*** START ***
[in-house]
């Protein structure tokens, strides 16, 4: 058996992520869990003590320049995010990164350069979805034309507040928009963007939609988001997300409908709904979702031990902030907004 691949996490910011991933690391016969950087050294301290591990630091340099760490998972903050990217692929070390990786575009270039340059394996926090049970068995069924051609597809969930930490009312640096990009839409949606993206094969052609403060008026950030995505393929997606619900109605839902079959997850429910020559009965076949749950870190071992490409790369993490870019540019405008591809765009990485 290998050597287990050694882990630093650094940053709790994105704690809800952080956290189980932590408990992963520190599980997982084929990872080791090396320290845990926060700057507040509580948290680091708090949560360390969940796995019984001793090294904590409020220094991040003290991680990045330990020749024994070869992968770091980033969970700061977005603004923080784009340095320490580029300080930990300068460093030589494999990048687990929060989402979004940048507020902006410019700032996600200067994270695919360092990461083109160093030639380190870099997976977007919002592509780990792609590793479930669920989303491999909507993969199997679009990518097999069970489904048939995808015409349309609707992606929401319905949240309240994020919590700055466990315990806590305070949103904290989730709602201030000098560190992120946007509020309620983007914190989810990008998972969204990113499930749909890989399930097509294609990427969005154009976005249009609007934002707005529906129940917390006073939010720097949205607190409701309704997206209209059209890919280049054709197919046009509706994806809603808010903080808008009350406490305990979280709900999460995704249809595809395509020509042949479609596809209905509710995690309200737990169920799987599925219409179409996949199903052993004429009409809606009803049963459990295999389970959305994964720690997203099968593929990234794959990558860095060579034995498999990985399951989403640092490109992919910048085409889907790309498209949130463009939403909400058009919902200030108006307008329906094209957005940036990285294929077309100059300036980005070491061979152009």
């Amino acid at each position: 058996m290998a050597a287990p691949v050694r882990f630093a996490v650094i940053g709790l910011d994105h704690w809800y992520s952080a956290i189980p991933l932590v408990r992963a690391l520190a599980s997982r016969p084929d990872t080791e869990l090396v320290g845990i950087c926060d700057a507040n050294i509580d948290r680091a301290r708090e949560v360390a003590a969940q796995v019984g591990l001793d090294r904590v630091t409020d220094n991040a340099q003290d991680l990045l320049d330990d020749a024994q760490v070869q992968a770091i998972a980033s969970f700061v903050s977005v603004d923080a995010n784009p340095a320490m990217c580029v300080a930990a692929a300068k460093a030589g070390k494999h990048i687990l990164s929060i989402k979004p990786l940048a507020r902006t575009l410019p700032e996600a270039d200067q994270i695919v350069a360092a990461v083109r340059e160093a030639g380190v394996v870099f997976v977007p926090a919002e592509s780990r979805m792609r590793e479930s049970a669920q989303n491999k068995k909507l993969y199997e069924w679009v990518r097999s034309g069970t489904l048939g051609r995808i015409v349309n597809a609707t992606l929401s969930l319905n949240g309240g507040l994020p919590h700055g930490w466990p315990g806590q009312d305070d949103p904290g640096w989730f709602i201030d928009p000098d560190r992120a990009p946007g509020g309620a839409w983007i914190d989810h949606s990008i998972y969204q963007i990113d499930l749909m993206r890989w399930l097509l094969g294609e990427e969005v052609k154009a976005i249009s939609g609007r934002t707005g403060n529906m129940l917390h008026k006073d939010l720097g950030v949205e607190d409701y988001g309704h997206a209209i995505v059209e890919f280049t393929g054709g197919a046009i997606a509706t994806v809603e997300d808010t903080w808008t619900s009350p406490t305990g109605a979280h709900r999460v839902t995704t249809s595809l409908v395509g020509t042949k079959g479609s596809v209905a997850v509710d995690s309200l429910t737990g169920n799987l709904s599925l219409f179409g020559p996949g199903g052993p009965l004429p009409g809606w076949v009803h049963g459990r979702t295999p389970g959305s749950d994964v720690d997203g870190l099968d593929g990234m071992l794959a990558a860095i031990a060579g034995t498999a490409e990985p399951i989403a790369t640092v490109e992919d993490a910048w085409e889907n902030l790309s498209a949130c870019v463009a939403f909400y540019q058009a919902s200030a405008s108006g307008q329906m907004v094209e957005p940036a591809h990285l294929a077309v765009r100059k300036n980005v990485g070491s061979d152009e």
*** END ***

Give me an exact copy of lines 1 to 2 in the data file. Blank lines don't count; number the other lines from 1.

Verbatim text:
[in-house]
């Protein structure tokens, strides 16, 4: 058996992520869990003590320049995010990164350069979805034309507040928009963007939609988001997300409908709904979702031990902030907004 691949996490910011991933690391016969950087050294301290591990630091340099760490998972903050990217692929070390990786575009270039340059394996926090049970068995069924051609597809969930930490009312640096990009839409949606993206094969052609403060008026950030995505393929997606619900109605839902079959997850429910020559009965076949749950870190071992490409790369993490870019540019405008591809765009990485 290998050597287990050694882990630093650094940053709790994105704690809800952080956290189980932590408990992963520190599980997982084929990872080791090396320290845990926060700057507040509580948290680091708090949560360390969940796995019984001793090294904590409020220094991040003290991680990045330990020749024994070869992968770091980033969970700061977005603004923080784009340095320490580029300080930990300068460093030589494999990048687990929060989402979004940048507020902006410019700032996600200067994270695919360092990461083109160093030639380190870099997976977007919002592509780990792609590793479930669920989303491999909507993969199997679009990518097999069970489904048939995808015409349309609707992606929401319905949240309240994020919590700055466990315990806590305070949103904290989730709602201030000098560190992120946007509020309620983007914190989810990008998972969204990113499930749909890989399930097509294609990427969005154009976005249009609007934002707005529906129940917390006073939010720097949205607190409701309704997206209209059209890919280049054709197919046009509706994806809603808010903080808008009350406490305990979280709900999460995704249809595809395509020509042949479609596809209905509710995690309200737990169920799987599925219409179409996949199903052993004429009409809606009803049963459990295999389970959305994964720690997203099968593929990234794959990558860095060579034995498999990985399951989403640092490109992919910048085409889907790309498209949130463009939403909400058009919902200030108006307008329906094209957005940036990285294929077309100059300036980005070491061979152009």